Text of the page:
The UK has plans to increase the number of electric vehicles on its roads over the next few years.
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Drivers of electric cars in the UK have seen the cost of using a ‘fast’ public charger on a pay-per-view tariff rise by 42% since May, data showed on Monday.
Figures from RAC Charge Watch – part of RAC, an automotive organization – show it now costs drivers of electric vehicles using the above infrastructure an average of 63.29 pence (72 cents) per kilowatt hour to charge their vehicle.
Breaking down the numbers, the RAC said that meant 80 per cent fast charging of a “typical family electric car” using a 64kWh battery costing an average of £32.41 (around $34.87).
The RAC said the increase was due to “soaring wholesale gas and electricity costs”. He added that those using “super-fast” chargers also saw average charging costs jump by 25%.
The analysis also showed that ‘a driver exclusively using a fast or ultra-fast charger on the public network will now pay around 18p per mile for electricity,’ the RAC said.
“That compares to 19p per mile for a petrol [gasoline] car and 21p per mile for a diesel, based on someone driving at an average of 40 miles per gallon,” he continued.
Despite the above, the RAC noted that many EV users would mostly charge at home, where electricity is cheaper.
With the UK Government Energy Price Guarantee Due to come into force shortly, the price per kilometer of a mid-size electric vehicle would be around 9p for home charging, if driven reasonably efficiently. An 80 per cent home charge would cost £17.87, the RAC said.
“For those who have already switched to electric cars or are considering doing so, the fact remains that charging away from home is less expensive than refueling a petrol or diesel car, but these figures show that the gap is narrowing as a result of huge increases in the cost of electricity,” said Simon Williams, RAC spokesperson for electric vehicles.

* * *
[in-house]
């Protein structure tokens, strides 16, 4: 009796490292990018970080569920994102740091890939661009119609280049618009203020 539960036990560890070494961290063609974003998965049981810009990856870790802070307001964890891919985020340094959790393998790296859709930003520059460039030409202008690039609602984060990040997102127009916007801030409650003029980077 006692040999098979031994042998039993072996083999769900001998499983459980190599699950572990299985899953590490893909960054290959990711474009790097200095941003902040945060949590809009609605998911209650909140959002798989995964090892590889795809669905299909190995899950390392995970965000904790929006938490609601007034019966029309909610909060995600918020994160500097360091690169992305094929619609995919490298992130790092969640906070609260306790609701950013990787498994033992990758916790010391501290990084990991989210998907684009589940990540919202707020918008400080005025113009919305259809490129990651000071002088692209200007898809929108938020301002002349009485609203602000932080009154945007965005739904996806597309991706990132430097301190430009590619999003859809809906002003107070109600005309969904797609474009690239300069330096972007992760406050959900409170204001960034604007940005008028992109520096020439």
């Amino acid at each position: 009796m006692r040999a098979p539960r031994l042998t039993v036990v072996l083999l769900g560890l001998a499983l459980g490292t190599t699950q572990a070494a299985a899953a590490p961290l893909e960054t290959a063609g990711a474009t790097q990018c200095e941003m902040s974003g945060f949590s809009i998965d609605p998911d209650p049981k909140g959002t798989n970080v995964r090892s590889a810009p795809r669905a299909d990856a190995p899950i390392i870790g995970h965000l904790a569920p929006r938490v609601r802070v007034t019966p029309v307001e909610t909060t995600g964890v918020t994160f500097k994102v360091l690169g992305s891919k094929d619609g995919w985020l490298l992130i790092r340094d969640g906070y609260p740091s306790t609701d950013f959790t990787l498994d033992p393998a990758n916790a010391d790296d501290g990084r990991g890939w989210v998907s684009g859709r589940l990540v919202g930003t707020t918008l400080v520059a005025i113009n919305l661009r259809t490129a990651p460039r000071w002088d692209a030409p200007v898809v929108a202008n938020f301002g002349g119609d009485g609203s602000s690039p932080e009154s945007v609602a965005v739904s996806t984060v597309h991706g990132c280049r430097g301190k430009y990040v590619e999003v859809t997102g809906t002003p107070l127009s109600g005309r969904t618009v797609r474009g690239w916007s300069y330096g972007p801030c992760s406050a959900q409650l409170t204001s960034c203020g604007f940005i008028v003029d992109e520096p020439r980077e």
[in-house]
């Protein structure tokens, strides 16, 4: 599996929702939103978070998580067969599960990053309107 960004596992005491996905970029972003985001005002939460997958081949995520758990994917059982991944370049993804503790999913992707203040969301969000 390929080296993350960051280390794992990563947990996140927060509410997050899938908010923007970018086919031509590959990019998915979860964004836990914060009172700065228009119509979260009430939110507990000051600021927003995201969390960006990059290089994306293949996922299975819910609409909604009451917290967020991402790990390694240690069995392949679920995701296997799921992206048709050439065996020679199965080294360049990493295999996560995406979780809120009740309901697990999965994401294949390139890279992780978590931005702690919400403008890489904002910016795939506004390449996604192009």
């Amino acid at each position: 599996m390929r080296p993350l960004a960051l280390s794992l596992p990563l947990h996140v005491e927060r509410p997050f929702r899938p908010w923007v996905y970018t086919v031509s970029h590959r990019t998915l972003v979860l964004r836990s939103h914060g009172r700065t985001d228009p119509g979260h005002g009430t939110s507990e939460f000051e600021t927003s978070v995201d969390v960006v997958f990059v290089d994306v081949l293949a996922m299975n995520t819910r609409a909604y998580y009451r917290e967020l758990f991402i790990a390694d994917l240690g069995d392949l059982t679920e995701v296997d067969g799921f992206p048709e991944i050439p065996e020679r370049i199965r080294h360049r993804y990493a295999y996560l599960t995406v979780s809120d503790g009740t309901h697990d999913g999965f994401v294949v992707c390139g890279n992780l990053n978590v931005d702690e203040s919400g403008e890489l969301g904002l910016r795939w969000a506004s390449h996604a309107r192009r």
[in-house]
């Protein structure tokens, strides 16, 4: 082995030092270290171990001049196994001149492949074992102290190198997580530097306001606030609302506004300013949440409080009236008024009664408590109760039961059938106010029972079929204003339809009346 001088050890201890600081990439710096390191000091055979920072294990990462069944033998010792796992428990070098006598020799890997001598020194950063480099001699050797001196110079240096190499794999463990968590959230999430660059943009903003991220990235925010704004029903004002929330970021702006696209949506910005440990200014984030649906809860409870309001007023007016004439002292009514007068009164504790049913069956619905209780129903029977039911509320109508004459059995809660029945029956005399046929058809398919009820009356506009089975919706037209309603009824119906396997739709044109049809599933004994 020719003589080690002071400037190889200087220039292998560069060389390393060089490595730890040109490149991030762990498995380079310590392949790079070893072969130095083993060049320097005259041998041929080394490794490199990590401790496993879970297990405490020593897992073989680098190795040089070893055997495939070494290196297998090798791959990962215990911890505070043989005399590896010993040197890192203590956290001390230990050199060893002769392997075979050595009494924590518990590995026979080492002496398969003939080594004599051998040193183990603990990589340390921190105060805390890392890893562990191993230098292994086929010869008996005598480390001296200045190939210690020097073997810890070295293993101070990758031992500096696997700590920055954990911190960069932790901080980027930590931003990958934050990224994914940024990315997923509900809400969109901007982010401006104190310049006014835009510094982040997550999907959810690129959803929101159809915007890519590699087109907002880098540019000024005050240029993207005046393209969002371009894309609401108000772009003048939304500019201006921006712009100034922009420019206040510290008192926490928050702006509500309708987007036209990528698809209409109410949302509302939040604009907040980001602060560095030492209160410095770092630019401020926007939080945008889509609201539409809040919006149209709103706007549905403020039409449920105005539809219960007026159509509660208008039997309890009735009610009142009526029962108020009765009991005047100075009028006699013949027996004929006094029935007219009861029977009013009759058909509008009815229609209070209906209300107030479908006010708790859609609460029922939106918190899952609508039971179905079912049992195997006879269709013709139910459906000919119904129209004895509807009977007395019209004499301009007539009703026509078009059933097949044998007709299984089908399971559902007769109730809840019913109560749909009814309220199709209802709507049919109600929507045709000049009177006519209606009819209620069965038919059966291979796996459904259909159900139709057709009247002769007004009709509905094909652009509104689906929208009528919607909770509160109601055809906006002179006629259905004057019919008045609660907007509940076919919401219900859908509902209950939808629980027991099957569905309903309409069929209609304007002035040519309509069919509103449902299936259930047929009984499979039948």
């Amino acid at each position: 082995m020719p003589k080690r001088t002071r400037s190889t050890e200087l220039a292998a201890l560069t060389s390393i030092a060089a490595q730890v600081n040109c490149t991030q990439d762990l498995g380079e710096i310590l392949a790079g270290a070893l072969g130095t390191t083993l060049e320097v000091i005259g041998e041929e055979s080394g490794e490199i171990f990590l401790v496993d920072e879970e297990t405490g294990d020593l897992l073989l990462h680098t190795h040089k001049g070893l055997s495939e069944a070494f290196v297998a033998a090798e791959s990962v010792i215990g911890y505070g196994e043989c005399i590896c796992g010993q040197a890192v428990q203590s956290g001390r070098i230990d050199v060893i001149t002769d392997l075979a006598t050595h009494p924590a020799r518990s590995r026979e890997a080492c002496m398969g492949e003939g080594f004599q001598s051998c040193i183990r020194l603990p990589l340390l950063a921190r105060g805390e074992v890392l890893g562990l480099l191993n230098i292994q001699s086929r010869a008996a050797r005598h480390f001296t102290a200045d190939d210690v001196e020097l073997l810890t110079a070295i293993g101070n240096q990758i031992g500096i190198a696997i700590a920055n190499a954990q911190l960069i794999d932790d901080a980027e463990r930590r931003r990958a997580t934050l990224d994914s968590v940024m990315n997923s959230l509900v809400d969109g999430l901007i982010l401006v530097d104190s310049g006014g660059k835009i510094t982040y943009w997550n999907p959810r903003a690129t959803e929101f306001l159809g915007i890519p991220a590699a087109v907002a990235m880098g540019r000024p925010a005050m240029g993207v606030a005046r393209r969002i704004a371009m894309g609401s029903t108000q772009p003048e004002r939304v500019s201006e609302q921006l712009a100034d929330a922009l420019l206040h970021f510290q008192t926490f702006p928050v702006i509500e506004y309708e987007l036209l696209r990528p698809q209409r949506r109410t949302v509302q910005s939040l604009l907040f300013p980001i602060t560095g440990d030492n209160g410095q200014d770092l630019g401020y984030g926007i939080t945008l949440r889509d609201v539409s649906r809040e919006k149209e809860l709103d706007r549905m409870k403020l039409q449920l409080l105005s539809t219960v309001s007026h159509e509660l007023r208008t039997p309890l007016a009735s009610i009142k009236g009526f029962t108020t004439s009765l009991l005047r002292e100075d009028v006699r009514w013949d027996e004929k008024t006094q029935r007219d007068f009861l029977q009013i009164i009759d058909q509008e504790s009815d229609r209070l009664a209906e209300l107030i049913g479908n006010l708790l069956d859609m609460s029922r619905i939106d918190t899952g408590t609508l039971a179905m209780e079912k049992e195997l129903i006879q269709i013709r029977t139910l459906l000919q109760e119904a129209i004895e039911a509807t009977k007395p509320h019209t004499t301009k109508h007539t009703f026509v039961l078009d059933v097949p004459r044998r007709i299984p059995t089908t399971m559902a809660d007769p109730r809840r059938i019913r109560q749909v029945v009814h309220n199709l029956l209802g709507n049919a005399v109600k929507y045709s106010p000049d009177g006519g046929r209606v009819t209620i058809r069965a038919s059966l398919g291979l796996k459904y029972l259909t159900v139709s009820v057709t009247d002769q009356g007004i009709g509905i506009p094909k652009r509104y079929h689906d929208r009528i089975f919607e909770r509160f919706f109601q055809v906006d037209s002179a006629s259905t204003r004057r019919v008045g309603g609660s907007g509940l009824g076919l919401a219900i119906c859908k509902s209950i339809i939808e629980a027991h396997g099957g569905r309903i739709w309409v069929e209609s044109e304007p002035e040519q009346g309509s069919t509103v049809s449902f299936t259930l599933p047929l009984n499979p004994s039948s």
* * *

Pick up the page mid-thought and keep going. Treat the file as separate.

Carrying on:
“These figures show very clearly that it is the drivers who use public fast and ultra-fast charging stations the most who are the hardest hit,” he added.
The UK wants to end the sale of new diesel and petrol cars and vans by 2030. From 2035 it will require all new cars and vans to have zero exhaust emissions.
With more electric vehicles set to hit UK roads in coming years, the RAC is backing calls for a reduction in sales tax on electricity sold at public charging stations to correct what it sees as an imbalance between public and private charging.
“While the government Energy bill relief program announced last week should prevent charging costs from skyrocketing even more, the fact remains that drivers using public charging stations are unfairly paying 20% VAT [sales tax] for the electricity they buy, compared to home charging where it’s only 5%,” he said, adding that he supported a campaign for a 5% rate for public charging. and private.
In a statement sent to CNBC, a government spokesperson said electric vehicles continue to “offer opportunities for savings over their gasoline and diesel counterparts with lower overall running costs thanks to cheaper charging. , lower maintenance costs and tax incentives”.
“We want consumers to have the confidence to switch to cleaner, zero-emission cars, and that’s why we continue to support the growth of our world-leading charging network and have pledged 1.6 billion pounds sterling since 2020 to provide charging stations across the country,” the spokesperson added.
As European economies face an energy crisis and soaring prices over the next few months, some fear the rising cost of charging an electric vehicle could discourage consumer adoption.
Speaking to CNBC earlier this month, Saxo Bank’s head of equity strategy said “the cost advantage of electric vehicles over a gasoline-powered car is ‘decreasing rapidly’ in Europe.
“I really wonder how much of an impact this will start to have on electric vehicle sales,” said Peter Garnry.